Lo, how a Rose ever blooming

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Lo, how a Rose ever blooming
from tender stem has sprung!  
Of Jesse's lineage coming
as saints of old have sung.  
It came, a floweret bright,
amid the cold of winter,
when half-spent was the night.

Isaiah 'twas foretold it,
the Rose I have in mind.  
With Mary we behold it,
the virgin mother kind.  
To show God's love aright,
she bore to us a savior,
when half-spent was the night.

Flower, whose fragrance tender
with sweetness fills the air,
dispel in glorious splendor
the darkness everywhere.  
True man, yet very God,
from sin and death he saves us,
and lightens every load.

#211 in Hymnal: A Worship Book

Words:  anonymous, Es ist ein Ros' entsprungen, (Sts. 1-2), 
                        Alte Catholische Geistliche Kirchengeseng, 1599,
                                      Friedrich Layritz (St. 3), Liederschatz, 1832;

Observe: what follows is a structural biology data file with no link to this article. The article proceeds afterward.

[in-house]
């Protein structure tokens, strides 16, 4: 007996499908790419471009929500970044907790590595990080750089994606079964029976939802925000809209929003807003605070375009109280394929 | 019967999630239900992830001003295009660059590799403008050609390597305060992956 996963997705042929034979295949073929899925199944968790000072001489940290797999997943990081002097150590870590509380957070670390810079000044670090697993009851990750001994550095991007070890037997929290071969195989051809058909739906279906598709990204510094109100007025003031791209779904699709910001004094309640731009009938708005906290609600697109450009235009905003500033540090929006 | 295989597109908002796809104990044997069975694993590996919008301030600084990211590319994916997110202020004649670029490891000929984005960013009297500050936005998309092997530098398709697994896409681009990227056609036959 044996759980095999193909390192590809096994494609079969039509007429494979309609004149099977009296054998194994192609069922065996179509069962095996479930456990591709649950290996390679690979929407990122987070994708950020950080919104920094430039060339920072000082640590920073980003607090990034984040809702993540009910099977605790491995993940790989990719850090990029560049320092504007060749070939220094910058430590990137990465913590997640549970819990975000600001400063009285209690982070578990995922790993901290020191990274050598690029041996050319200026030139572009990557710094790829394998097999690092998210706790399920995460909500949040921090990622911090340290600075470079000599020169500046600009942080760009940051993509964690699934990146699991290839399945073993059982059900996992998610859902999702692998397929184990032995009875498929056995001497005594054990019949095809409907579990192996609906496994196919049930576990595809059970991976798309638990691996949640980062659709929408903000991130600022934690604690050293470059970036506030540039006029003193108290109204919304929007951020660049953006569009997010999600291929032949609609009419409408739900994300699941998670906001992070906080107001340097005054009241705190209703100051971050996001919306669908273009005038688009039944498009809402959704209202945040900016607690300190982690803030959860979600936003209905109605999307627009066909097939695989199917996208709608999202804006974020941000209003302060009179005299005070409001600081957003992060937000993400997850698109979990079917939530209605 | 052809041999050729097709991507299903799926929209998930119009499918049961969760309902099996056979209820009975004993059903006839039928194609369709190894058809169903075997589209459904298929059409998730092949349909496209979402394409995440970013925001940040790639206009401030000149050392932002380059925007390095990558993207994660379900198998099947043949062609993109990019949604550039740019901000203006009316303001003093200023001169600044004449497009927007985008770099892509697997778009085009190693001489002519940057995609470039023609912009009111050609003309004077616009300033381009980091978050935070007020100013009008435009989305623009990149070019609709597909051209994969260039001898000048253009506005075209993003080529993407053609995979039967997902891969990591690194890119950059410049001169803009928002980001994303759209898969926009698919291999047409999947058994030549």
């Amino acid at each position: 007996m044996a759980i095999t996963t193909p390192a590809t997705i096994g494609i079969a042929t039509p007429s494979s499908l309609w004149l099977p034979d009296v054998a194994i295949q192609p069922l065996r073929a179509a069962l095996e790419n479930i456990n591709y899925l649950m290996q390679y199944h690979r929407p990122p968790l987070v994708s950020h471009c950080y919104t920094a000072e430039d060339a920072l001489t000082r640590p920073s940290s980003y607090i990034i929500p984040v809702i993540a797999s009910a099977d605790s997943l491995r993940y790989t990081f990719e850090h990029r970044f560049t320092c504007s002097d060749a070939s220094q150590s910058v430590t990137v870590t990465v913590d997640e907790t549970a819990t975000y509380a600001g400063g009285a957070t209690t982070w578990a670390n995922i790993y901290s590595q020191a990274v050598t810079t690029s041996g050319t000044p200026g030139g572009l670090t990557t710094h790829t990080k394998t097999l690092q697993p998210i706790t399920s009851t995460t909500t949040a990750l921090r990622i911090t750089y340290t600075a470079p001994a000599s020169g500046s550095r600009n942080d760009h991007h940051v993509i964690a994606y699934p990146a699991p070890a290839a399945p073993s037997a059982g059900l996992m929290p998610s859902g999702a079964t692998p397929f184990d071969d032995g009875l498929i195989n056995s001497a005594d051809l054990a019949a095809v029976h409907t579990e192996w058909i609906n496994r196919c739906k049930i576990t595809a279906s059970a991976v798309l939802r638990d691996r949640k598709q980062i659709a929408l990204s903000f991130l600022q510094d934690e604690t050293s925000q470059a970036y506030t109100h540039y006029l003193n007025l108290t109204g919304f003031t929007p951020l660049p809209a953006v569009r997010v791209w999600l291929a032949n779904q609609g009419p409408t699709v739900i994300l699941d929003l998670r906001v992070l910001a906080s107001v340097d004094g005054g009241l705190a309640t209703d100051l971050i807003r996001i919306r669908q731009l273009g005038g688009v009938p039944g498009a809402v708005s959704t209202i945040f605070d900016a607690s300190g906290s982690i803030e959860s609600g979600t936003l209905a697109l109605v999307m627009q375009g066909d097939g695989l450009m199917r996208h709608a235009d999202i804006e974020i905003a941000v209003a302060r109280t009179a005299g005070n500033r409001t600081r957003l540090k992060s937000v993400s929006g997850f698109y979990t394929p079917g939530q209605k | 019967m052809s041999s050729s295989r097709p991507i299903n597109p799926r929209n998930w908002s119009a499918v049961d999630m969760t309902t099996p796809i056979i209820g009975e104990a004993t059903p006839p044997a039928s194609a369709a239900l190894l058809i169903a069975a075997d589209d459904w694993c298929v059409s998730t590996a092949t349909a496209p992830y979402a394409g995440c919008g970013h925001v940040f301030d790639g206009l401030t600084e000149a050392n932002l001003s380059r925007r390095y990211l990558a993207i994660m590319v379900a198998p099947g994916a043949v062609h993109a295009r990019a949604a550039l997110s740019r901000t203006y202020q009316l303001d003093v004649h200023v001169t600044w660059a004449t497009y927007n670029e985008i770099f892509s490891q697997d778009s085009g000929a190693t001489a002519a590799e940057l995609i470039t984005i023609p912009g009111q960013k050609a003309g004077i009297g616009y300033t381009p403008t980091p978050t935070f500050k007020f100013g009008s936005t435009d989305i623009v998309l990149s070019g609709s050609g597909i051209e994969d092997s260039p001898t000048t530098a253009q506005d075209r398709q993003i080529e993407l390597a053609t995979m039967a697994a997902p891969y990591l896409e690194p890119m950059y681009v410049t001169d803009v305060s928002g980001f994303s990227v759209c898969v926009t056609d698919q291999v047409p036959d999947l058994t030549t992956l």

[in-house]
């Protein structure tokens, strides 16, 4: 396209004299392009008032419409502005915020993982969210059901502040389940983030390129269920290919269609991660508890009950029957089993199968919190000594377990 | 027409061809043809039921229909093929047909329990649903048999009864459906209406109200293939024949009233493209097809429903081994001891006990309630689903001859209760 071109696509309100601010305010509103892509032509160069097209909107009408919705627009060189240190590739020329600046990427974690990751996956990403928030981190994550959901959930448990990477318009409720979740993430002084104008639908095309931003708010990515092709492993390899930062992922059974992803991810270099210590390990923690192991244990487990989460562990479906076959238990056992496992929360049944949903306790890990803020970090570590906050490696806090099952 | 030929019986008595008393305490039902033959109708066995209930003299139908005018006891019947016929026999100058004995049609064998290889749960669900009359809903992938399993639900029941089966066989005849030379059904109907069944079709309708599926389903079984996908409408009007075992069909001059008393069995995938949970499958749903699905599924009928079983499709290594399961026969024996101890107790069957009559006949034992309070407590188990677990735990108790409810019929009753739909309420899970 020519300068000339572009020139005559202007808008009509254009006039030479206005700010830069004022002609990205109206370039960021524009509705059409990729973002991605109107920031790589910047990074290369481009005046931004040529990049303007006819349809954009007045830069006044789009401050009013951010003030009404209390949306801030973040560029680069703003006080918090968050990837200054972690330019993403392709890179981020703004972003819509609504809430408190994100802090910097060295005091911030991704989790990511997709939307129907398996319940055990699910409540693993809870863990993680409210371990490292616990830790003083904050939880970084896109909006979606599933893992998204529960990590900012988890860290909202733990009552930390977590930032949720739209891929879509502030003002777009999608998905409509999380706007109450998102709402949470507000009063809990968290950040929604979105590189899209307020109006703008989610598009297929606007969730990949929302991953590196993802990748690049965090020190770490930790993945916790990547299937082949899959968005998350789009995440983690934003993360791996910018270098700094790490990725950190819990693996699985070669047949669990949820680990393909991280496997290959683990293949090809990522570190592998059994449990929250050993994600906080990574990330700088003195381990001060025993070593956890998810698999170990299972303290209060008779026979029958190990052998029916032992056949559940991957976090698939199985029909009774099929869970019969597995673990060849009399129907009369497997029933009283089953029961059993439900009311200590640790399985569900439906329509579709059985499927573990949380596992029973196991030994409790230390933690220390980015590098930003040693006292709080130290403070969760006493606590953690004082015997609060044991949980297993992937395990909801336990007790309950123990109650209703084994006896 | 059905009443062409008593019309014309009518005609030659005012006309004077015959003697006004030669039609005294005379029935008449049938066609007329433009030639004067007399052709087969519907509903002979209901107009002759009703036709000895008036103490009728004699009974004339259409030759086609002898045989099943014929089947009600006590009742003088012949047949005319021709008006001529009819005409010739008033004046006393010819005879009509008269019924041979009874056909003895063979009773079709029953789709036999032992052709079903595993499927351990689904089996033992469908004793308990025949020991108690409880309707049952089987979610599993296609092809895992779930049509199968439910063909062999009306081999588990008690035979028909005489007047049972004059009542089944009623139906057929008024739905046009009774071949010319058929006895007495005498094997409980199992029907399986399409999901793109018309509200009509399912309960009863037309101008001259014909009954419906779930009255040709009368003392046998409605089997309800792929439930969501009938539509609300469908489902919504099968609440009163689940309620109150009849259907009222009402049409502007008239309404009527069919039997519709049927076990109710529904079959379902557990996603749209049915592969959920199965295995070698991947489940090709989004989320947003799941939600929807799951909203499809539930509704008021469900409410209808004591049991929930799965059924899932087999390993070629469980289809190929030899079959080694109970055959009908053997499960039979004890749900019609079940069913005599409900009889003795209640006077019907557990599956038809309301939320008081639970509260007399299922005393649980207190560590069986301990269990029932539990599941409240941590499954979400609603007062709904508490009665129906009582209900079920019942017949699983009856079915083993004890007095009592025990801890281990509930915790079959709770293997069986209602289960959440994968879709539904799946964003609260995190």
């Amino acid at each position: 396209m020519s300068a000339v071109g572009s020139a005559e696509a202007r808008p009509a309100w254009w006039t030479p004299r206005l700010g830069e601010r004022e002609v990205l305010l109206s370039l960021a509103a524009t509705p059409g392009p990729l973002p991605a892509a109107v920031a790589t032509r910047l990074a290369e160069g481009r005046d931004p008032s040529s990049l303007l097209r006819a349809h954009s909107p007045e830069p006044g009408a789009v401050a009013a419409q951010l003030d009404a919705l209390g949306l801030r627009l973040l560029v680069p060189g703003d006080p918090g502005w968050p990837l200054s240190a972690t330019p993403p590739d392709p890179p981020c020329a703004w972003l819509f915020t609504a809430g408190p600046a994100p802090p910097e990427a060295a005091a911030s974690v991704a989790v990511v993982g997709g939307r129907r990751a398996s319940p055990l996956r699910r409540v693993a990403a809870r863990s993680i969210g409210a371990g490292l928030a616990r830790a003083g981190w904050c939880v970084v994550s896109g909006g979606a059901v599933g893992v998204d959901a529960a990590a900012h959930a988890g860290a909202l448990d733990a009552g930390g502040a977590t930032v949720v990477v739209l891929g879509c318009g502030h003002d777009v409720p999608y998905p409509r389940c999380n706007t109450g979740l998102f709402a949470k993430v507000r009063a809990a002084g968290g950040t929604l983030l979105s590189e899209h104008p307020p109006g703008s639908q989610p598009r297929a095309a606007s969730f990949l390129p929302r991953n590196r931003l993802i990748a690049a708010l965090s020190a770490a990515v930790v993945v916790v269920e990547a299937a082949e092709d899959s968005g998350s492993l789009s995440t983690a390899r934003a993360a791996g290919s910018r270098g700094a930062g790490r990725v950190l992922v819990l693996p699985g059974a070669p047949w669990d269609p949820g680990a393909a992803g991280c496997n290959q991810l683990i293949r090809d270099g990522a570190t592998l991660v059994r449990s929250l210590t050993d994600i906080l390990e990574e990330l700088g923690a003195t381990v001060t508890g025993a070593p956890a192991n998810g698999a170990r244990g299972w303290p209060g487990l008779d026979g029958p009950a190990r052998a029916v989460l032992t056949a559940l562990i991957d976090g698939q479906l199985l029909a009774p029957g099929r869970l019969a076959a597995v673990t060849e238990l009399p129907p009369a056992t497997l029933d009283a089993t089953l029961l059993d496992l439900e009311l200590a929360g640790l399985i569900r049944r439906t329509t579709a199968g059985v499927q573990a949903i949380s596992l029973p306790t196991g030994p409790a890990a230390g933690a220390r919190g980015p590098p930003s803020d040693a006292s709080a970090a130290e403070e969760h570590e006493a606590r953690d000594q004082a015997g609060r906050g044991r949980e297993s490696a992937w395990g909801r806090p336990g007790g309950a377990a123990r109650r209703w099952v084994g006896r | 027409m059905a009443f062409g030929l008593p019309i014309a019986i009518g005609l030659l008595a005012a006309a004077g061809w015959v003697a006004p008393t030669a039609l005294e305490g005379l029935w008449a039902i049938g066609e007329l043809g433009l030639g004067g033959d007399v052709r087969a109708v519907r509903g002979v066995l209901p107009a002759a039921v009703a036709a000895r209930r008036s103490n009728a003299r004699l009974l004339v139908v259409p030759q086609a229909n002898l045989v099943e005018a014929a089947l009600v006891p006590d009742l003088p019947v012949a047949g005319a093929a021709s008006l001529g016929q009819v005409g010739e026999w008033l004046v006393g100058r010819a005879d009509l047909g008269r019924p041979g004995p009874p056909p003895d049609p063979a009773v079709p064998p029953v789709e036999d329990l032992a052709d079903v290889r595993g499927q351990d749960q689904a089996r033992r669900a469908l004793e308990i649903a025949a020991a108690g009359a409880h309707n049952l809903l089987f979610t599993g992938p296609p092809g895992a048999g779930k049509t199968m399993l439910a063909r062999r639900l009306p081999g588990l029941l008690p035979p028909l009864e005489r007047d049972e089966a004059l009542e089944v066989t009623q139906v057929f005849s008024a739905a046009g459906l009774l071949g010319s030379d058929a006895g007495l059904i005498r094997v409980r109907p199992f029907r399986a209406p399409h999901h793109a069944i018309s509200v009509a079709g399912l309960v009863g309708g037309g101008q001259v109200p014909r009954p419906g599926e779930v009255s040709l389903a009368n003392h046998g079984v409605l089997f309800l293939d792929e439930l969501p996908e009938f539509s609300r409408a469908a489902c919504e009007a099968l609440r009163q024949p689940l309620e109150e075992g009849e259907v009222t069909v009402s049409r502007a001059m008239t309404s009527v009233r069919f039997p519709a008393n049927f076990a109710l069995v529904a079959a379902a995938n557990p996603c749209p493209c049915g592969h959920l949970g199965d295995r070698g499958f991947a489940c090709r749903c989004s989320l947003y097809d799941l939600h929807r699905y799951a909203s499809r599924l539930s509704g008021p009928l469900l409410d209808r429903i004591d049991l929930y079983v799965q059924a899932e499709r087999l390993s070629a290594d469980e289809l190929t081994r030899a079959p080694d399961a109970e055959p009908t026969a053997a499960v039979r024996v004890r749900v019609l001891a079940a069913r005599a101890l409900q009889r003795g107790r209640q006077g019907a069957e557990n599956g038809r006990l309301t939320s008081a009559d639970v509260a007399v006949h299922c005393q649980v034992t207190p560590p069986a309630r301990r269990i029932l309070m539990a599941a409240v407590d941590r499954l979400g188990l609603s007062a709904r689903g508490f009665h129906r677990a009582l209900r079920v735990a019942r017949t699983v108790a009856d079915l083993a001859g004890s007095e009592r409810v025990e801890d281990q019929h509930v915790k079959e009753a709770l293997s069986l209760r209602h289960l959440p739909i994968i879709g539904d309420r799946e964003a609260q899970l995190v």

tr. Theodore Baker, (Sts. 1-2), 1894, tr. Harriet K. Spaeth (St. 3), 1875

   Tune:  Alte Catholische Geistliche Kirchengeseng, 1599;
                        harmonized by Michael Praetorius, Musae Sionae, VI, 1609

            This song of unknown authorship may be derived from a German Marienlied (Song of Mary), songs popular in the fifteenth century. Mary herself was sometimes referred to as "the rose without thorns." The hymn was later rewritten for Protestant use, switching the emphasis from Mary to Jesus.
            The reference to Isaiah's prophecy is from Isaiah 11:1-2. The birth of Christ is set against this backdrop of prophecy, with strands of folklore woven in. Or might the "cold of winter" heighten the irony of the presence of a "floweret bright"? Stanza 3 then introduces the theology of the birth story, explaining the significance of the prophecy fulfillment.

from Hymnal Companion

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